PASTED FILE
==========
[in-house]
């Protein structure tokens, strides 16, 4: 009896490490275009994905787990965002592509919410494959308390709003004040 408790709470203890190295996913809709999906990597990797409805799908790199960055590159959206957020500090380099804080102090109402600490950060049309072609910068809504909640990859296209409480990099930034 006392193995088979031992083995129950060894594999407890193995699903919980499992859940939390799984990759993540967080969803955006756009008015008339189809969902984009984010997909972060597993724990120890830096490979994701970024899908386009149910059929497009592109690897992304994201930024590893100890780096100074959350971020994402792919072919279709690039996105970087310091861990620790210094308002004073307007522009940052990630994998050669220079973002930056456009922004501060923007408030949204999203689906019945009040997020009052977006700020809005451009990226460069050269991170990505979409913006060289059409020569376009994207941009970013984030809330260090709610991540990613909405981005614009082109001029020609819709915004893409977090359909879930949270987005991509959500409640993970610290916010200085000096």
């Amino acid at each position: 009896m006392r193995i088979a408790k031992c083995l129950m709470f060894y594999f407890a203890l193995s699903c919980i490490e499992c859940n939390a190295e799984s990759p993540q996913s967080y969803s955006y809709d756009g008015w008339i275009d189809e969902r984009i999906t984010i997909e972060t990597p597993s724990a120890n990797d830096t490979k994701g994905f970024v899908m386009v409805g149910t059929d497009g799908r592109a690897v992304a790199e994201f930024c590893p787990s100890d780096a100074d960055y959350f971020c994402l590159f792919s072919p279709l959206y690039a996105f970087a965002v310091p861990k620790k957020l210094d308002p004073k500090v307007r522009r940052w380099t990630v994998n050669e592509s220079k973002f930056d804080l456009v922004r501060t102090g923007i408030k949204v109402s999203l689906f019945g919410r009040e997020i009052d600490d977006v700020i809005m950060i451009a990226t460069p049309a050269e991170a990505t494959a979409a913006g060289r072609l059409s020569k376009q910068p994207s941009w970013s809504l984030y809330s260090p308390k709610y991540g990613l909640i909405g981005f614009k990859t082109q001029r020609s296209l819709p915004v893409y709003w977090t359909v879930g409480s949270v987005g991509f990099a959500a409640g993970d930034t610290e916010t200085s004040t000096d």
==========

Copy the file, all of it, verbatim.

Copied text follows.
[in-house]
């Protein structure tokens, strides 16, 4: 009896490490275009994905787990965002592509919410494959308390709003004040 408790709470203890190295996913809709999906990597990797409805799908790199960055590159959206957020500090380099804080102090109402600490950060049309072609910068809504909640990859296209409480990099930034 006392193995088979031992083995129950060894594999407890193995699903919980499992859940939390799984990759993540967080969803955006756009008015008339189809969902984009984010997909972060597993724990120890830096490979994701970024899908386009149910059929497009592109690897992304994201930024590893100890780096100074959350971020994402792919072919279709690039996105970087310091861990620790210094308002004073307007522009940052990630994998050669220079973002930056456009922004501060923007408030949204999203689906019945009040997020009052977006700020809005451009990226460069050269991170990505979409913006060289059409020569376009994207941009970013984030809330260090709610991540990613909405981005614009082109001029020609819709915004893409977090359909879930949270987005991509959500409640993970610290916010200085000096």
């Amino acid at each position: 009896m006392r193995i088979a408790k031992c083995l129950m709470f060894y594999f407890a203890l193995s699903c919980i490490e499992c859940n939390a190295e799984s990759p993540q996913s967080y969803s955006y809709d756009g008015w008339i275009d189809e969902r984009i999906t984010i997909e972060t990597p597993s724990a120890n990797d830096t490979k994701g994905f970024v899908m386009v409805g149910t059929d497009g799908r592109a690897v992304a790199e994201f930024c590893p787990s100890d780096a100074d960055y959350f971020c994402l590159f792919s072919p279709l959206y690039a996105f970087a965002v310091p861990k620790k957020l210094d308002p004073k500090v307007r522009r940052w380099t990630v994998n050669e592509s220079k973002f930056d804080l456009v922004r501060t102090g923007i408030k949204v109402s999203l689906f019945g919410r009040e997020i009052d600490d977006v700020i809005m950060i451009a990226t460069p049309a050269e991170a990505t494959a979409a913006g060289r072609l059409s020569k376009q910068p994207s941009w970013s809504l984030y809330s260090p308390k709610y991540g990613l909640i909405g981005f614009k990859t082109q001029r020609s296209l819709p915004v893409y709003w977090t359909v879930g409480s949270v987005g991509f990099a959500a409640g993970d930034t610290e916010t200085s004040t000096d």